It is acknowledged that technology can really help your improvement journey, particularly now teams are more open to – and even expect to be - working remotely or online. In the Harvard Business Review’s article ‘What It Takes to Run a Great Virtual Meeting’ the author notes: ‘Nothing kills momentum at the start of a meeting like a 15-minute delay because people need to download software, can’t get the video to work, etc. Prior to a virtual meeting, all participants should test the technology and make sure they are comfortable with the major features.’ Make sure that you are ready to go before starting your virtual meetings and encourage your team members to do so as well.
Assign a facilitator for your virtual meetings
The Harvard Business Review article2 advises that you assign a facilitator in order to manage virtual discussions, as sometimes managing these discussions can be more difficult virtually. If one person is tasked with guiding the conversation, this can really help. A polling system can also be used to check that the group are on board and that all voices are being held. The facilitator can also help with the technology if this presents an issue.
Prepare for delivering training virtually
In the past, QI training has mostly taken place in person. You will now need to work out whether you can deliver your training virtually and whether your current material works in this context or if you have to tweak what you have. There are more hints and tips in our article: ‘How to run your virtual QI training’, where we focus on how training sessions are not just about tools and methods and how sharing effectively curated examples of best practice can be really powerful. A solution such as Life QI enables you to add in your best practice content and share your latest learning materials with all your QI collaborative participants.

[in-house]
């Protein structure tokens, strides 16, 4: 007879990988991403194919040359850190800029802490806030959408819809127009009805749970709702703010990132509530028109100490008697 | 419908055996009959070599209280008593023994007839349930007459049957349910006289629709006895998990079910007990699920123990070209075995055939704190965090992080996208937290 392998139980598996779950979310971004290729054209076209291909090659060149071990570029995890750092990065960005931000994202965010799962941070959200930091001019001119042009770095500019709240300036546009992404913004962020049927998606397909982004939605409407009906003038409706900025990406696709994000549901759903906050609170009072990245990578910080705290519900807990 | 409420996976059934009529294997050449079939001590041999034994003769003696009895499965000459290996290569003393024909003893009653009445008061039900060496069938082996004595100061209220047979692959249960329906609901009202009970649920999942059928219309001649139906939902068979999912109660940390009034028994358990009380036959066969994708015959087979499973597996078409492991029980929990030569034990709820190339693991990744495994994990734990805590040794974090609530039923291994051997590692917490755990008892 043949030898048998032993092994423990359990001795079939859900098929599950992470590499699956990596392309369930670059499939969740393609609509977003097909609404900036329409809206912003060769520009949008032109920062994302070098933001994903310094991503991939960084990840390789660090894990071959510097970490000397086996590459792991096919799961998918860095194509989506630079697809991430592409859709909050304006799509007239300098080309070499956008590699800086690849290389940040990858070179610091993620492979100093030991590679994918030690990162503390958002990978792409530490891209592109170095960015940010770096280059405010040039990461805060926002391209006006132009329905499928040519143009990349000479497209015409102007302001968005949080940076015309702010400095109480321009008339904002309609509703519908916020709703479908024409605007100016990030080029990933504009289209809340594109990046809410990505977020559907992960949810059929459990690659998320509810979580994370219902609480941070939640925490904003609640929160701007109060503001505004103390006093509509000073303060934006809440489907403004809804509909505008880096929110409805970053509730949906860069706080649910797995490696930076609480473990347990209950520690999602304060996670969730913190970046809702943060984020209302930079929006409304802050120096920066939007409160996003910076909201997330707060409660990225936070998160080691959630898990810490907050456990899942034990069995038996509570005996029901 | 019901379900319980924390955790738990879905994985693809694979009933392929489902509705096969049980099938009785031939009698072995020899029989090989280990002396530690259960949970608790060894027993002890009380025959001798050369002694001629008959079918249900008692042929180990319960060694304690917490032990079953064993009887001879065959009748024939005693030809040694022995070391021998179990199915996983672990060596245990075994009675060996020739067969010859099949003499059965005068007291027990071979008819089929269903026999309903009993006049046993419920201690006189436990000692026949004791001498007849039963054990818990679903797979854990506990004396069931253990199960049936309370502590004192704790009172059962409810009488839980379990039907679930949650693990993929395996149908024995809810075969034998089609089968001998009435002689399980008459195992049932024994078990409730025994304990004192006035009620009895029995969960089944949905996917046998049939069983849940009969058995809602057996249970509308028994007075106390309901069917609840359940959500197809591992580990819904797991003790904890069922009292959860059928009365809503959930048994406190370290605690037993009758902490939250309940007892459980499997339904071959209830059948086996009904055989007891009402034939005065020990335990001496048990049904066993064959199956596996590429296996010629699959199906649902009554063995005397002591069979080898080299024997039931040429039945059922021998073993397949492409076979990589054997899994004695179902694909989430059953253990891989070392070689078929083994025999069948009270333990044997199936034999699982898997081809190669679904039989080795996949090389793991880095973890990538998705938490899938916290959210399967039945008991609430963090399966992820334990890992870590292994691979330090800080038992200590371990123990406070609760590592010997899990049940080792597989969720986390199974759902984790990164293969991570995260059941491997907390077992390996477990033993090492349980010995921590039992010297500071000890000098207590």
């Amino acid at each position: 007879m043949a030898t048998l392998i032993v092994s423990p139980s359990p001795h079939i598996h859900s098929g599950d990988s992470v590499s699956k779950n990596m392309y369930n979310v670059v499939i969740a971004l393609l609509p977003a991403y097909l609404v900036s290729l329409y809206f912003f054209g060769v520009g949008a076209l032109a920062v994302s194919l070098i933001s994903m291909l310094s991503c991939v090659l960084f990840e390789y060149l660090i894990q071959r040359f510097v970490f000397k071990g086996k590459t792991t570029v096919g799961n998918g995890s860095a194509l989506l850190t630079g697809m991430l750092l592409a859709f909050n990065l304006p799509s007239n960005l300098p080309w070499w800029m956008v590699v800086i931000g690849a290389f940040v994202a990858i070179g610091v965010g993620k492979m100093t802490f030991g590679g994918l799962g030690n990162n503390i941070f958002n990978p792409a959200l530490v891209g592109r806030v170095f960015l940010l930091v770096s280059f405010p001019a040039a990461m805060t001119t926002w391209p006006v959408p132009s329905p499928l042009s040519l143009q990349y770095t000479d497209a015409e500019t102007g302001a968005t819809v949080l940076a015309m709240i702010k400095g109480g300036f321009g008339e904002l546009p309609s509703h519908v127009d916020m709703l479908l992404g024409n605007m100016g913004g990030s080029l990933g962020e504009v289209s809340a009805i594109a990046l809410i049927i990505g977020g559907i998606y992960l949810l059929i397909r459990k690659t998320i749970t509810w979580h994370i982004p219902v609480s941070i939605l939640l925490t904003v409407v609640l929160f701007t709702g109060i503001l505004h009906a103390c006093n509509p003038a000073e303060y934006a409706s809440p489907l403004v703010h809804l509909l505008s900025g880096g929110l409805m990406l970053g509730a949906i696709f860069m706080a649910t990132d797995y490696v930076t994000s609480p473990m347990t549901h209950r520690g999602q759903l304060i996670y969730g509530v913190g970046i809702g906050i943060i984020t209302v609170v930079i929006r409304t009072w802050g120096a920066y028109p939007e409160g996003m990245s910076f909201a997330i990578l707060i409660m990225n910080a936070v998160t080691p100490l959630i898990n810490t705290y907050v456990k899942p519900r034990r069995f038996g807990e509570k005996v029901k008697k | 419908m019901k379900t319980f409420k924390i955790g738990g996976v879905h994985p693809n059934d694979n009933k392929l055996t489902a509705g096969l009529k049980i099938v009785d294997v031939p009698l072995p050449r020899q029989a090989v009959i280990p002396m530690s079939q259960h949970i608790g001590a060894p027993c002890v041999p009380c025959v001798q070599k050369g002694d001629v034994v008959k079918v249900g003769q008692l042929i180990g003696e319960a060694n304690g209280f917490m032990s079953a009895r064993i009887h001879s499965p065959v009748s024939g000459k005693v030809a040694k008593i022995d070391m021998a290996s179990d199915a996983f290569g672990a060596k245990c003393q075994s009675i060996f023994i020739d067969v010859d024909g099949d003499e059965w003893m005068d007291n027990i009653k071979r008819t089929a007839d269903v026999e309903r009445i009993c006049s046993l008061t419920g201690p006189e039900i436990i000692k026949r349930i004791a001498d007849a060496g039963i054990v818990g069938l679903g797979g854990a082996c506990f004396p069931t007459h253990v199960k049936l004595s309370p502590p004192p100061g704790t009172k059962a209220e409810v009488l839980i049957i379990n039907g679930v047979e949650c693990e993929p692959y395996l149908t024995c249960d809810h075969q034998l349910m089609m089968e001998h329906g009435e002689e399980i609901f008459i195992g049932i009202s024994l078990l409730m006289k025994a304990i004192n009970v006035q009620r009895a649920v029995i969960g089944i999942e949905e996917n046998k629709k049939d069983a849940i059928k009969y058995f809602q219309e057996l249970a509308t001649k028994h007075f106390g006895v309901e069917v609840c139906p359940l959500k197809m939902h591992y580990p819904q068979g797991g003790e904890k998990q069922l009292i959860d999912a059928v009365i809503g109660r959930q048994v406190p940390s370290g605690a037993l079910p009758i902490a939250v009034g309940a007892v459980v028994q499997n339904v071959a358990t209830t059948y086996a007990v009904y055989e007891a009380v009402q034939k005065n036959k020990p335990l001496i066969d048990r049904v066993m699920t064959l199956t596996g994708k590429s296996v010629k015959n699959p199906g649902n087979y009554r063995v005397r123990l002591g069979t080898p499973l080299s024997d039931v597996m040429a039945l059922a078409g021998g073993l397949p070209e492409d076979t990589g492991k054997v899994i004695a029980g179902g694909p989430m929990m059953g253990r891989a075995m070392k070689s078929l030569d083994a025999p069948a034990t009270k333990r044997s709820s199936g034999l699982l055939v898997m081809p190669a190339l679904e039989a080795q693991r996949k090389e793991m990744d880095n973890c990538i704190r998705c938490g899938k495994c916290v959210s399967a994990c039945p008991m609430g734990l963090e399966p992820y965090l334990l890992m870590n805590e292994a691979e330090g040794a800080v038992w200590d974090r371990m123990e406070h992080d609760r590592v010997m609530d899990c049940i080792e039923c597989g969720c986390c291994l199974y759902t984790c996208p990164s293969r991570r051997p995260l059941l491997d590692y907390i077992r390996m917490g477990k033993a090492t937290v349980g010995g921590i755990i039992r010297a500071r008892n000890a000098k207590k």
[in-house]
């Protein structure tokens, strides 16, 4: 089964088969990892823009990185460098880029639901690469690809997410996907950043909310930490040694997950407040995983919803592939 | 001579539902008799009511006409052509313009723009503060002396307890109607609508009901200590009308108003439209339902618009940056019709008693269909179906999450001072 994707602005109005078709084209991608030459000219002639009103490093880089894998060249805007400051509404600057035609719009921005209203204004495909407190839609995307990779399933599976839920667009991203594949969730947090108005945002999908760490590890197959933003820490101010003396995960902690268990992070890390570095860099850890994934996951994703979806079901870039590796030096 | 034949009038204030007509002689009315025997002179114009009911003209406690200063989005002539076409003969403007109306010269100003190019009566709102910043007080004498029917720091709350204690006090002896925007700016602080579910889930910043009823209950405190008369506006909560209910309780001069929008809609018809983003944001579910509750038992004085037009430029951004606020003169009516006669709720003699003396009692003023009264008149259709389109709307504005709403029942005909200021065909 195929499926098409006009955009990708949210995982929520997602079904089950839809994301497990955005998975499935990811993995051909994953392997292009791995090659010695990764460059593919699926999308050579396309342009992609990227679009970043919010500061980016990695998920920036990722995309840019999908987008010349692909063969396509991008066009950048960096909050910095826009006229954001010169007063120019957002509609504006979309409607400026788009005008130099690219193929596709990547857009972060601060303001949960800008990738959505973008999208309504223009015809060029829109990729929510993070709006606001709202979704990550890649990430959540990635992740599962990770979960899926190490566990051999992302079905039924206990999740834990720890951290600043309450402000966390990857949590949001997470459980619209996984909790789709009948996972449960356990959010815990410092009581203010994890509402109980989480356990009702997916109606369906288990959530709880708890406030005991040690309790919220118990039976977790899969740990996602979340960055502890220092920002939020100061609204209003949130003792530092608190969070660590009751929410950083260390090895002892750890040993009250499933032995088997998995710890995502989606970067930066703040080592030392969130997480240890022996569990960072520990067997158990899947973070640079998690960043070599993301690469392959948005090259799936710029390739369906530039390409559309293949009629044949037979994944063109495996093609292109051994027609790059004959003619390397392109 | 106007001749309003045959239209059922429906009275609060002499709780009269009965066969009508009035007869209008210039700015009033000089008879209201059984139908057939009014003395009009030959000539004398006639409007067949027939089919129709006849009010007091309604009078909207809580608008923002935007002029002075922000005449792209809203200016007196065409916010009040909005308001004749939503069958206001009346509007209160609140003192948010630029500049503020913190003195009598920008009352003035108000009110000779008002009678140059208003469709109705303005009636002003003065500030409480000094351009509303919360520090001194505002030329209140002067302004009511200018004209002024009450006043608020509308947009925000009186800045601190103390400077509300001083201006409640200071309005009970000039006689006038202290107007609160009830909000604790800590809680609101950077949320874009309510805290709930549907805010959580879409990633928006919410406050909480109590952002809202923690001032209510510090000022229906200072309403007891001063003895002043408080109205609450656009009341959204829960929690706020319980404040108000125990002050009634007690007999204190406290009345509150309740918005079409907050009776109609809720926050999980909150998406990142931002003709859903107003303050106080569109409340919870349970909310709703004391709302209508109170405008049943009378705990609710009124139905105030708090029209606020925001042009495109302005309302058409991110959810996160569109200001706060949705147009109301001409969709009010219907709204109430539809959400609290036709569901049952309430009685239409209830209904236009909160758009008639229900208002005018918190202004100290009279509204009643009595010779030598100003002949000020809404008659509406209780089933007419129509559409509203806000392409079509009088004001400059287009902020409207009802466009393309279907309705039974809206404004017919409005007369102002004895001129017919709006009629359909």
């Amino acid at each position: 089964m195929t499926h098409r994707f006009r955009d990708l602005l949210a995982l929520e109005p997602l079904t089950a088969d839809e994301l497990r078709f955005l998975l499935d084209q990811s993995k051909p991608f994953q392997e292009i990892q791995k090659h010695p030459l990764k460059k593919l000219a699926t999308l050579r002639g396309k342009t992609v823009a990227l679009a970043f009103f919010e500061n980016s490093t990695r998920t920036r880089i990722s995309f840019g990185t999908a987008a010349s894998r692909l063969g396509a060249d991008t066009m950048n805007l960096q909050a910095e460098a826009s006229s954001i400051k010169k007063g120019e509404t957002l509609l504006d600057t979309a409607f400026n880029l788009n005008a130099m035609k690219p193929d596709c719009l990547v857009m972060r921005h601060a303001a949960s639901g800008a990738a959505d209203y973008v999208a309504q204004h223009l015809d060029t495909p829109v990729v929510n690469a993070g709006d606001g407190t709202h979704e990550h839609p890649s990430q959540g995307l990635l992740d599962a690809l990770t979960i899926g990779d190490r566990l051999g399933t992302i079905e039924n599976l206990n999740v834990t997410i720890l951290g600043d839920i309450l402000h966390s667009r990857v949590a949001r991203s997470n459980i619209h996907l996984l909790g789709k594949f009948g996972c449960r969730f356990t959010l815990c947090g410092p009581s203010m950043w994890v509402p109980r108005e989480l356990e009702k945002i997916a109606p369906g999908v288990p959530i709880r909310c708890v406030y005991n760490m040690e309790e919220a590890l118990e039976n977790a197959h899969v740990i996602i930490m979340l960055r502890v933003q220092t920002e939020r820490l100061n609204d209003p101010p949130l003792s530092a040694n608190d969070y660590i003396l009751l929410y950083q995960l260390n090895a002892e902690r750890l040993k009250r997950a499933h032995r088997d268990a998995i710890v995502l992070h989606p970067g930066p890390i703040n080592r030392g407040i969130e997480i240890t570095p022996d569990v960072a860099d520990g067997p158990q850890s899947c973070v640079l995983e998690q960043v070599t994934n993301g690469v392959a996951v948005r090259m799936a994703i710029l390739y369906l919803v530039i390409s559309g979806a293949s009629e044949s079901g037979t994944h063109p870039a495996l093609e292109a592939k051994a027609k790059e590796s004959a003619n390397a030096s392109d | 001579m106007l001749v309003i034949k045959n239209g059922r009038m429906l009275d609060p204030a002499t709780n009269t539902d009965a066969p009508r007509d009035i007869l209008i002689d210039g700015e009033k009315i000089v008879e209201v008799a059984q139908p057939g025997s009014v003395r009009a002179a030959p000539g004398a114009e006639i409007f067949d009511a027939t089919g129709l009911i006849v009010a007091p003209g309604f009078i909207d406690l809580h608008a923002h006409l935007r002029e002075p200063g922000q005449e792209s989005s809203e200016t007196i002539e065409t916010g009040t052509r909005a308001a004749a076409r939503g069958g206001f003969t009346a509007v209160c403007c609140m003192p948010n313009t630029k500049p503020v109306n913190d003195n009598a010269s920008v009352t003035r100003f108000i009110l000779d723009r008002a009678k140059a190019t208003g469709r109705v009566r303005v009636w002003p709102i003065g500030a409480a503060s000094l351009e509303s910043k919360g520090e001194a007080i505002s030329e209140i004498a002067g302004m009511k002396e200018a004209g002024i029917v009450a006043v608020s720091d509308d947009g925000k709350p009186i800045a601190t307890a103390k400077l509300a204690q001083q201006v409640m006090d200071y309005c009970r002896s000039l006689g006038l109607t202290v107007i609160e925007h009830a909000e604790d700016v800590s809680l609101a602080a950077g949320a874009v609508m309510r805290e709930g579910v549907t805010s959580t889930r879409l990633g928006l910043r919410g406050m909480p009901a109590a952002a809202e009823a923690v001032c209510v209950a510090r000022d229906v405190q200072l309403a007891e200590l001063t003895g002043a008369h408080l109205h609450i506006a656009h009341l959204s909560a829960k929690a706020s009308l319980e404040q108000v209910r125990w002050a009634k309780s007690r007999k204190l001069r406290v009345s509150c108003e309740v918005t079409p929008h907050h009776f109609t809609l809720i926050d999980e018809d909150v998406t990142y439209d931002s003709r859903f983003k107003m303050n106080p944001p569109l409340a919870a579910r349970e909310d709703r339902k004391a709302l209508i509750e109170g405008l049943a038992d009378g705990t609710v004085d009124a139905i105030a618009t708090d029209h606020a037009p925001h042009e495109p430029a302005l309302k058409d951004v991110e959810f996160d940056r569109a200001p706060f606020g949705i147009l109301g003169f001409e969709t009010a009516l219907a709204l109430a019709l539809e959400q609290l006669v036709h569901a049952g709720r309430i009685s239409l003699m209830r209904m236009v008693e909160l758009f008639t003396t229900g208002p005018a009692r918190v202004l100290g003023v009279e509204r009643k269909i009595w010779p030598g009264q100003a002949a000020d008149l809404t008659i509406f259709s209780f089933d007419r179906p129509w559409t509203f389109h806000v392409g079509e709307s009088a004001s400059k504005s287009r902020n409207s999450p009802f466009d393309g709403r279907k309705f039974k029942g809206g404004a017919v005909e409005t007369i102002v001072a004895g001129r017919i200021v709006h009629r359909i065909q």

Keep up regular communications and engagement
This article we’ve written gives more detail on remote working and how to do it successfully. This is something which you can also apply to your virtual QI collaborative experience. You will want to be engaging more frequently with your remote colleagues via the many communications channels that exist, i.e. email, telephone and video consultations.
Keep learning from others, adopting new technology and learning
Learning from others’ QI experiences is a great way to keep up to speed in these rapidly changing times. In these articles: 'How QI teams are responding to Covid-19' and 'How Coronavirus will change the way we do QI' we have spoken to QI teams about the challenges they face in the current conditions and look at their reaction and proactive responses. We think you will be heartened by the positive feedback on QI transformation during the pandemic and how running a virtual QI collaborative really is a viable option.
With ideas on project sharing, file sharing and discussions that can be open to national improvement communities, Life QI continues to support teams working on their QI projects and provides improvement tools for communities.
If you would like guidance on this or wish to help us in encouraging the community to come together on this – please do get in touch at firstname.lastname@example.org.